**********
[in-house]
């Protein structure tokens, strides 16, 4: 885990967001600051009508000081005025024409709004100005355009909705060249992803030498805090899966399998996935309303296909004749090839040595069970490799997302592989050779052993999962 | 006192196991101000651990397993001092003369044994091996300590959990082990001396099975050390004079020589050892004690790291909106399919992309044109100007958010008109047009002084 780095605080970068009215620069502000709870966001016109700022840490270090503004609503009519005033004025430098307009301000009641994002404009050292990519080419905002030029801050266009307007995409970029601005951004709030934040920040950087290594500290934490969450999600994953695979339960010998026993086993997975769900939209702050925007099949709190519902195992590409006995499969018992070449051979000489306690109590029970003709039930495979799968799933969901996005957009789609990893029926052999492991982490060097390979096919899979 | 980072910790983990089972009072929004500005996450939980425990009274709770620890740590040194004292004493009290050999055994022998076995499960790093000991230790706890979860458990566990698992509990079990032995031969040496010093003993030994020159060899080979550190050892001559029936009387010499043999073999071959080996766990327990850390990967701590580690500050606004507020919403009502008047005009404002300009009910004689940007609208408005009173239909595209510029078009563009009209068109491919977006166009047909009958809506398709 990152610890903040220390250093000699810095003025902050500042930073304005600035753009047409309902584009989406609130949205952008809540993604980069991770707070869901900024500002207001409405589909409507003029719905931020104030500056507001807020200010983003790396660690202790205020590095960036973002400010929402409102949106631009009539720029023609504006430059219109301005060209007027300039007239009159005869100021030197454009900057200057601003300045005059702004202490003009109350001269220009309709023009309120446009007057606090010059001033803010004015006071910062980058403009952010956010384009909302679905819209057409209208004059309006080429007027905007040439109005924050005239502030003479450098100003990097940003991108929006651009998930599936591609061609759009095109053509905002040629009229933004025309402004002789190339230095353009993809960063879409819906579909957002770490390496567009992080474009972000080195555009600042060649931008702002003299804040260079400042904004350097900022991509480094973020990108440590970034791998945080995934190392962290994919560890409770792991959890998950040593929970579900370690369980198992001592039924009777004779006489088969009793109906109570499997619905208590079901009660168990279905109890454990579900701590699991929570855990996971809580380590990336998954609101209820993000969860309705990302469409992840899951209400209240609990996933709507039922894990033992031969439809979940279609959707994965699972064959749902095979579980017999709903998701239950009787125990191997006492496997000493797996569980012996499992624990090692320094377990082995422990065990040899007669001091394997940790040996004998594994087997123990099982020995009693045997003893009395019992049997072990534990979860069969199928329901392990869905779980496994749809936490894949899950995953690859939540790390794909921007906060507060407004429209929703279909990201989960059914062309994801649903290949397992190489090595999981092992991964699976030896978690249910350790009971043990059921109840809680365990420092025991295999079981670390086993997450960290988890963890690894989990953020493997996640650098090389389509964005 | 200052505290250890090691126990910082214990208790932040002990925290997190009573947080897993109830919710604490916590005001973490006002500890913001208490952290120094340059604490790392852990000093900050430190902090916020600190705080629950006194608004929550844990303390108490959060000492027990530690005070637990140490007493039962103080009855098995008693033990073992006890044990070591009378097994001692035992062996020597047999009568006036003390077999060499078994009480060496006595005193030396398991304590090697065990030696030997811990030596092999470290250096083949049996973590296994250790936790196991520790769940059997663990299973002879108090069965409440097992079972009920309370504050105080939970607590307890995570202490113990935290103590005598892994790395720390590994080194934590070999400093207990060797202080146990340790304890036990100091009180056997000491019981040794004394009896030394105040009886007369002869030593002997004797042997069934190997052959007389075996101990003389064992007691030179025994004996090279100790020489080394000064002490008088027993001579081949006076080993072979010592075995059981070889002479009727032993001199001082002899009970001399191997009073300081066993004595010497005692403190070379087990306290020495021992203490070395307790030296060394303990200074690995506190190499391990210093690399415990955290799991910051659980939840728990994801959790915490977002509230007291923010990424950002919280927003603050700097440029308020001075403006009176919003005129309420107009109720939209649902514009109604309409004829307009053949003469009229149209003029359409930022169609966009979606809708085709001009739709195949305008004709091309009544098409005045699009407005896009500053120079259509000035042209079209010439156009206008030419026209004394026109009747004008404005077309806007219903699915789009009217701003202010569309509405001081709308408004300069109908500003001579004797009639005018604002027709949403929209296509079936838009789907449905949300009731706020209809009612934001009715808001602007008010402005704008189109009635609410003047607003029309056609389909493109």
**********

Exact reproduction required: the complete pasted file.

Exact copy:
[in-house]
């Protein structure tokens, strides 16, 4: 885990967001600051009508000081005025024409709004100005355009909705060249992803030498805090899966399998996935309303296909004749090839040595069970490799997302592989050779052993999962 | 006192196991101000651990397993001092003369044994091996300590959990082990001396099975050390004079020589050892004690790291909106399919992309044109100007958010008109047009002084 780095605080970068009215620069502000709870966001016109700022840490270090503004609503009519005033004025430098307009301000009641994002404009050292990519080419905002030029801050266009307007995409970029601005951004709030934040920040950087290594500290934490969450999600994953695979339960010998026993086993997975769900939209702050925007099949709190519902195992590409006995499969018992070449051979000489306690109590029970003709039930495979799968799933969901996005957009789609990893029926052999492991982490060097390979096919899979 | 980072910790983990089972009072929004500005996450939980425990009274709770620890740590040194004292004493009290050999055994022998076995499960790093000991230790706890979860458990566990698992509990079990032995031969040496010093003993030994020159060899080979550190050892001559029936009387010499043999073999071959080996766990327990850390990967701590580690500050606004507020919403009502008047005009404002300009009910004689940007609208408005009173239909595209510029078009563009009209068109491919977006166009047909009958809506398709 990152610890903040220390250093000699810095003025902050500042930073304005600035753009047409309902584009989406609130949205952008809540993604980069991770707070869901900024500002207001409405589909409507003029719905931020104030500056507001807020200010983003790396660690202790205020590095960036973002400010929402409102949106631009009539720029023609504006430059219109301005060209007027300039007239009159005869100021030197454009900057200057601003300045005059702004202490003009109350001269220009309709023009309120446009007057606090010059001033803010004015006071910062980058403009952010956010384009909302679905819209057409209208004059309006080429007027905007040439109005924050005239502030003479450098100003990097940003991108929006651009998930599936591609061609759009095109053509905002040629009229933004025309402004002789190339230095353009993809960063879409819906579909957002770490390496567009992080474009972000080195555009600042060649931008702002003299804040260079400042904004350097900022991509480094973020990108440590970034791998945080995934190392962290994919560890409770792991959890998950040593929970579900370690369980198992001592039924009777004779006489088969009793109906109570499997619905208590079901009660168990279905109890454990579900701590699991929570855990996971809580380590990336998954609101209820993000969860309705990302469409992840899951209400209240609990996933709507039922894990033992031969439809979940279609959707994965699972064959749902095979579980017999709903998701239950009787125990191997006492496997000493797996569980012996499992624990090692320094377990082995422990065990040899007669001091394997940790040996004998594994087997123990099982020995009693045997003893009395019992049997072990534990979860069969199928329901392990869905779980496994749809936490894949899950995953690859939540790390794909921007906060507060407004429209929703279909990201989960059914062309994801649903290949397992190489090595999981092992991964699976030896978690249910350790009971043990059921109840809680365990420092025991295999079981670390086993997450960290988890963890690894989990953020493997996640650098090389389509964005 | 200052505290250890090691126990910082214990208790932040002990925290997190009573947080897993109830919710604490916590005001973490006002500890913001208490952290120094340059604490790392852990000093900050430190902090916020600190705080629950006194608004929550844990303390108490959060000492027990530690005070637990140490007493039962103080009855098995008693033990073992006890044990070591009378097994001692035992062996020597047999009568006036003390077999060499078994009480060496006595005193030396398991304590090697065990030696030997811990030596092999470290250096083949049996973590296994250790936790196991520790769940059997663990299973002879108090069965409440097992079972009920309370504050105080939970607590307890995570202490113990935290103590005598892994790395720390590994080194934590070999400093207990060797202080146990340790304890036990100091009180056997000491019981040794004394009896030394105040009886007369002869030593002997004797042997069934190997052959007389075996101990003389064992007691030179025994004996090279100790020489080394000064002490008088027993001579081949006076080993072979010592075995059981070889002479009727032993001199001082002899009970001399191997009073300081066993004595010497005692403190070379087990306290020495021992203490070395307790030296060394303990200074690995506190190499391990210093690399415990955290799991910051659980939840728990994801959790915490977002509230007291923010990424950002919280927003603050700097440029308020001075403006009176919003005129309420107009109720939209649902514009109604309409004829307009053949003469009229149209003029359409930022169609966009979606809708085709001009739709195949305008004709091309009544098409005045699009407005896009500053120079259509000035042209079209010439156009206008030419026209004394026109009747004008404005077309806007219903699915789009009217701003202010569309509405001081709308408004300069109908500003001579004797009639005018604002027709949403929209296509079936838009789907449905949300009731706020209809009612934001009715808001602007008010402005704008189109009635609410003047607003029309056609389909493109």